In order for community groups, support groups, or therapy groups to be helpful, they must provide a safe space for women to share their stories. This means there must be an environment of love and acceptance. You may have to try out more than one before you find one where you feel comfortable. Unless your gut tells you a particular group is more harmful than helpful, I encourage you to try a group at least three times before deciding if it’s right for you.
I do not personally recommend COSA or S-ANON, two popular 12-step fellowships for partners of sex addicts, because of their refusal to abandon the outdated co-addict model and embrace newer research supporting a trauma-approach to treating partners of sex addicts. However, if you’d like to give them a shot simply as a way of finding other partners to interact with, by all means do so. I understand the meetings vary quite a bit from city to city and state to state.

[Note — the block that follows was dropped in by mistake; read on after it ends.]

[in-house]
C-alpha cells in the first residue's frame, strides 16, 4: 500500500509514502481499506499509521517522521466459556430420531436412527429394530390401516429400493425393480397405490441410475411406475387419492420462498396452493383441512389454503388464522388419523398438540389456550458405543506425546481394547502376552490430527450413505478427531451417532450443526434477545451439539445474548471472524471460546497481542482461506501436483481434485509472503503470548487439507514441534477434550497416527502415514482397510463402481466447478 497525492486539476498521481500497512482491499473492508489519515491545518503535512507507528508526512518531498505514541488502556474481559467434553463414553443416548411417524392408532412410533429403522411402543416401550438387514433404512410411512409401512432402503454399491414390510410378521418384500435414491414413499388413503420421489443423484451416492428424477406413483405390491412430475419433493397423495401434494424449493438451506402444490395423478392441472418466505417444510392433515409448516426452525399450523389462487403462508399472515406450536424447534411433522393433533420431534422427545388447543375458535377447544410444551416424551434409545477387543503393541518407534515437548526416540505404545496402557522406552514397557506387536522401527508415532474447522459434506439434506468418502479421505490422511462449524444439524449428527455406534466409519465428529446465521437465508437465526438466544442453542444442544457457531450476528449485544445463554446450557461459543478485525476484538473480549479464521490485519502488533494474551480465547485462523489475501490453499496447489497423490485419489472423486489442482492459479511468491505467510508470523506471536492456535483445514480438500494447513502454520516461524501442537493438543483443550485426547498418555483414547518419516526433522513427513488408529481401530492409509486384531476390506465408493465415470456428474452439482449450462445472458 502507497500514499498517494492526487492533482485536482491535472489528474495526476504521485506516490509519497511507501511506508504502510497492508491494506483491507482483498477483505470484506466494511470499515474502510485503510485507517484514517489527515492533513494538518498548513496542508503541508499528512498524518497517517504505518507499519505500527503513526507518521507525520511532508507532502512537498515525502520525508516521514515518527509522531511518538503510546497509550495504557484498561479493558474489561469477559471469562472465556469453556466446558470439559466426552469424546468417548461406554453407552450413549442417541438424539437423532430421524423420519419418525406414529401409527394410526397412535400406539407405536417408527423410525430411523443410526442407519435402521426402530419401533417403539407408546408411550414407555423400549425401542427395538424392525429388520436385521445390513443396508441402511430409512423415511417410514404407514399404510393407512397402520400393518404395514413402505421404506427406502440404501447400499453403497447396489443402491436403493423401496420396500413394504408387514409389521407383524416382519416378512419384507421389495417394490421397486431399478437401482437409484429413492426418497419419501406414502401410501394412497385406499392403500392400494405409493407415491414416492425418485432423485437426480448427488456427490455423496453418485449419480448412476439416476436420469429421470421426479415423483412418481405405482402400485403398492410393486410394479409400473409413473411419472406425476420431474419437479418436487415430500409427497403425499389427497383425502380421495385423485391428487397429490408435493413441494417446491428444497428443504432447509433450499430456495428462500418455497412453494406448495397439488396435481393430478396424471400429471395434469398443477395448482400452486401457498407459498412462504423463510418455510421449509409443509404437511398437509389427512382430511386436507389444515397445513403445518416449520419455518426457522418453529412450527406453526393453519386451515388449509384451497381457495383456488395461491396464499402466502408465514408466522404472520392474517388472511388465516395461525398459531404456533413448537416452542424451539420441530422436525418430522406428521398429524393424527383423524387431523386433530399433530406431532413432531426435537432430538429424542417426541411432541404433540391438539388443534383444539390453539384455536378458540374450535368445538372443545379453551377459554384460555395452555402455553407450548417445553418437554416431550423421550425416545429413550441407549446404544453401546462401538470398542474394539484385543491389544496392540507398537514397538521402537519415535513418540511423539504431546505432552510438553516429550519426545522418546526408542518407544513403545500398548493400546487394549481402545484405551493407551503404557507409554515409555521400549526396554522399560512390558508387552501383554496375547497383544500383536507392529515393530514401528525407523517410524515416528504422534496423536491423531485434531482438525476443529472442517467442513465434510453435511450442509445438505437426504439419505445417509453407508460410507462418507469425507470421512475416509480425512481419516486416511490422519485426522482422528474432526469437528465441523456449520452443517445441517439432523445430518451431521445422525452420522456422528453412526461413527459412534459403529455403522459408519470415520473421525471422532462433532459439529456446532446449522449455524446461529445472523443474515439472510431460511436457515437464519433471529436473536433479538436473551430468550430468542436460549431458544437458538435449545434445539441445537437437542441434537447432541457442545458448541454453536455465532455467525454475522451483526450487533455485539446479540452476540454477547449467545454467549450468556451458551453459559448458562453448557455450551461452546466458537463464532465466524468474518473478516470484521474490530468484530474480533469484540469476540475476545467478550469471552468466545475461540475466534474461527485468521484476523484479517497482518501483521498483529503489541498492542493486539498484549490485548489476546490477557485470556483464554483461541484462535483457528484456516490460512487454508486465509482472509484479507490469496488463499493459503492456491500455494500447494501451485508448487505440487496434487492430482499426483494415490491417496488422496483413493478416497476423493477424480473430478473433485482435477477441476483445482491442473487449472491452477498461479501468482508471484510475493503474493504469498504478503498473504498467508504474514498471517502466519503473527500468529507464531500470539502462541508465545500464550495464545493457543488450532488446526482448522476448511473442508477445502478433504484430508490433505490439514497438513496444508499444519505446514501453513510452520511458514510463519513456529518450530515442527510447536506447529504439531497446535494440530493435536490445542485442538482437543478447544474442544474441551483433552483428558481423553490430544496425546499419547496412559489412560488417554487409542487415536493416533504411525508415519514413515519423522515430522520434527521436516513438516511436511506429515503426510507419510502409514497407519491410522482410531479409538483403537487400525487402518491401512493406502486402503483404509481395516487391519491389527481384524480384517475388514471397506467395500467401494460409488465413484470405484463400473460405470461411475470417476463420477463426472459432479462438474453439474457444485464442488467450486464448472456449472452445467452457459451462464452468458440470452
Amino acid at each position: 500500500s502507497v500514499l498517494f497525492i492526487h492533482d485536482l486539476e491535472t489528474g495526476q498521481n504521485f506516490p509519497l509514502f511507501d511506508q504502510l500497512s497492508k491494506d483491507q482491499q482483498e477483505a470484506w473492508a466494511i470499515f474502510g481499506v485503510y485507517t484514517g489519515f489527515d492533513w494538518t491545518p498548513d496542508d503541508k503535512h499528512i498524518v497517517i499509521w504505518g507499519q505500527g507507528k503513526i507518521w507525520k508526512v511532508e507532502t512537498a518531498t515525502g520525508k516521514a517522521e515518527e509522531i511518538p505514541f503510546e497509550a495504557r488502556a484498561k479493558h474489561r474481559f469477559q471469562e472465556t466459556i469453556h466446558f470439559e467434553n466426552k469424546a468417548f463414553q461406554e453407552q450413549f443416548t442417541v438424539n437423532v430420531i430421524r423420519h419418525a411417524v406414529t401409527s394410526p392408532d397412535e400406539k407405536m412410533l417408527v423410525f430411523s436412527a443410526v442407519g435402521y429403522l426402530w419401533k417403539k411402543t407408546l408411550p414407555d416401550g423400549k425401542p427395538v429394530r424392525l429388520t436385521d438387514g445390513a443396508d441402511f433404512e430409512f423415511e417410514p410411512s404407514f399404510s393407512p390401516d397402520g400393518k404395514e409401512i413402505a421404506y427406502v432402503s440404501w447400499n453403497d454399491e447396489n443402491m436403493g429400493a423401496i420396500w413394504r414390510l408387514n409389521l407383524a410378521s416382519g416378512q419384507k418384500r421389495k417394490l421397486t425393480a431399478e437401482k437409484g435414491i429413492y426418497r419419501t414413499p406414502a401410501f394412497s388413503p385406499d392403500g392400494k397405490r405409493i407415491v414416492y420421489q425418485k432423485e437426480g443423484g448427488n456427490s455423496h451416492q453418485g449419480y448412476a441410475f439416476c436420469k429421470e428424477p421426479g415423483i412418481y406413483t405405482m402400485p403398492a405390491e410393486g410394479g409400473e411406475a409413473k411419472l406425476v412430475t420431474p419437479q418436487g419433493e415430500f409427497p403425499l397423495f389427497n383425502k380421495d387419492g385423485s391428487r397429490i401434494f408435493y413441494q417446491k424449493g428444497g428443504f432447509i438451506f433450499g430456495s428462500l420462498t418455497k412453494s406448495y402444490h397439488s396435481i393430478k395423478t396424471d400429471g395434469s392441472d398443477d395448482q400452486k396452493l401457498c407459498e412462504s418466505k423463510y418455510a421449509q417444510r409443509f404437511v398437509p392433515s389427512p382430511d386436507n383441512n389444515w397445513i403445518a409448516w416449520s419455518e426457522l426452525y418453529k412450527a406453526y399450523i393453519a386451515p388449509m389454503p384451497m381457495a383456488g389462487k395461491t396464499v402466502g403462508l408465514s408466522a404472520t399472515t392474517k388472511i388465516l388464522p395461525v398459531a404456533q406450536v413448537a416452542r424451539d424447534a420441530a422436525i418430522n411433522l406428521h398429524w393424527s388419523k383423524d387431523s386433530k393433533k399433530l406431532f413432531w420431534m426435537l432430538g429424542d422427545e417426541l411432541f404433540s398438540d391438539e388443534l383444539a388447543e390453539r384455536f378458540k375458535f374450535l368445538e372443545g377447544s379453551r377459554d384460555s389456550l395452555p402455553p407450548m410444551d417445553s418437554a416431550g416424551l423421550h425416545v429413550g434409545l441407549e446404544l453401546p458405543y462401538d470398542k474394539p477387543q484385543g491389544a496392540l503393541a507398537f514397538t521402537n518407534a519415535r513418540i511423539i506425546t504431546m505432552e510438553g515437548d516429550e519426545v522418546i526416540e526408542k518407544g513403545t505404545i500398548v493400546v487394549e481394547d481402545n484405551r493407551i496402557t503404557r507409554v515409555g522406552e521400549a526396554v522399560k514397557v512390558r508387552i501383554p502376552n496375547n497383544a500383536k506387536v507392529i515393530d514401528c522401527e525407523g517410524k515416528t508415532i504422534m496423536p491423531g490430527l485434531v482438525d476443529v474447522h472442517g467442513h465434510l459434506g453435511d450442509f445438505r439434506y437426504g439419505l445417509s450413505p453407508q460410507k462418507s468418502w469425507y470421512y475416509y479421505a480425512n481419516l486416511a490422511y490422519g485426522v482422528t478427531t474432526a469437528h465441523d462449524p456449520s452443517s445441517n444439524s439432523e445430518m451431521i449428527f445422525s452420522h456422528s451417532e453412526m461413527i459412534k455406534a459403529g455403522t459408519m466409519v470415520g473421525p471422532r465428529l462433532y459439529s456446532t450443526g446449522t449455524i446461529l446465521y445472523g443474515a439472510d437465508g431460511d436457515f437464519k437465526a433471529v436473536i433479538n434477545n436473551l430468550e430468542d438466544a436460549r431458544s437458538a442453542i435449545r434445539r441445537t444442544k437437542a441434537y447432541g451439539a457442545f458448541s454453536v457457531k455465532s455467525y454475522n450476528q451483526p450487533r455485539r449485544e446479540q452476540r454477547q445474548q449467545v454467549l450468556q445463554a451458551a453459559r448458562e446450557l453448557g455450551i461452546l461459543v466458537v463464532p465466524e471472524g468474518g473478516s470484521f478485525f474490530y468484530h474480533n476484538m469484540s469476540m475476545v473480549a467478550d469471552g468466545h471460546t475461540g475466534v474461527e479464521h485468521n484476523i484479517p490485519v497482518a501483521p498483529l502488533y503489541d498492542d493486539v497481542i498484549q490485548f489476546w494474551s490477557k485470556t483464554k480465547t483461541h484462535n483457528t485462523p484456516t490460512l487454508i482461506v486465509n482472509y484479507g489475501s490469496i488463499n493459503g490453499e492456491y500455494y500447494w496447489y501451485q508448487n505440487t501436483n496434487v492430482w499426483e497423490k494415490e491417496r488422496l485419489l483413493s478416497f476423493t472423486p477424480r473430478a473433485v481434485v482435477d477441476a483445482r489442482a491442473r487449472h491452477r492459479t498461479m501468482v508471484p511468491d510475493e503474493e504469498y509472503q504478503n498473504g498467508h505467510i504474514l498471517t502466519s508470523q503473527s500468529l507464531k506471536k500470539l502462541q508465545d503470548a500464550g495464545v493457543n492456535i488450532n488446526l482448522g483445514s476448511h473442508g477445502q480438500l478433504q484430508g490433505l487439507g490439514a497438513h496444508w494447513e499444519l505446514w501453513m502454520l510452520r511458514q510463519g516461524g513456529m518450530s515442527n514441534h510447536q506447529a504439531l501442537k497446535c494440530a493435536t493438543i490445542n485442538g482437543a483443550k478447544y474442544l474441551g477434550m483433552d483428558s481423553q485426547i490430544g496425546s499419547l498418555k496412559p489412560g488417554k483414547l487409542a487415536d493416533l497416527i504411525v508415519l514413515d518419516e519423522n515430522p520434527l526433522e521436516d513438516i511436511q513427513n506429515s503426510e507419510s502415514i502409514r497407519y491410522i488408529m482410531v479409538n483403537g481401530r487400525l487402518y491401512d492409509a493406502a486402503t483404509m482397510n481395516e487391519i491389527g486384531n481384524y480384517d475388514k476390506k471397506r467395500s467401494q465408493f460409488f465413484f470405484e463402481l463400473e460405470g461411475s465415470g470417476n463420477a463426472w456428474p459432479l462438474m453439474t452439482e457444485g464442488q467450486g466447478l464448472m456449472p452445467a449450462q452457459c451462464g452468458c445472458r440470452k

Celebrate Recovery is another 12-step program that is Christian based. Because of the codependency focus, I don’t think this is the best option for most wives of sex addicts early in the healing process, but again, try it out if you’d like. Everyone’s experience is different. I’m not a fan of the 12-steps in general for partners of sex addicts. (I love them for addicts though.) However, I do like Infidelity Survivors Anonymous (ISA) overall because they work from a trauma perspective.
You can search online for phone or web based groups. I find online forums and discussion boards to be unhelpful and discouraging most of the time. Some churches have their own support groups for wives of sex addicts. Try looking in your area to see what’s available to you.
4. Support groups provide a guided process for healing
My very favorite option, if you have something like this near you, is a therapist-led, closed group that uses a curriculum or approach based on the partner trauma model. These groups are usually short term, anywhere from a few weeks to several months. You join at the start of the group. The same women go through the group together and end together. This is how the most powerful bonding occurs. Usually no one knows each other the first day so everyone starts from the same place. By the end, lasting relationships have been formed.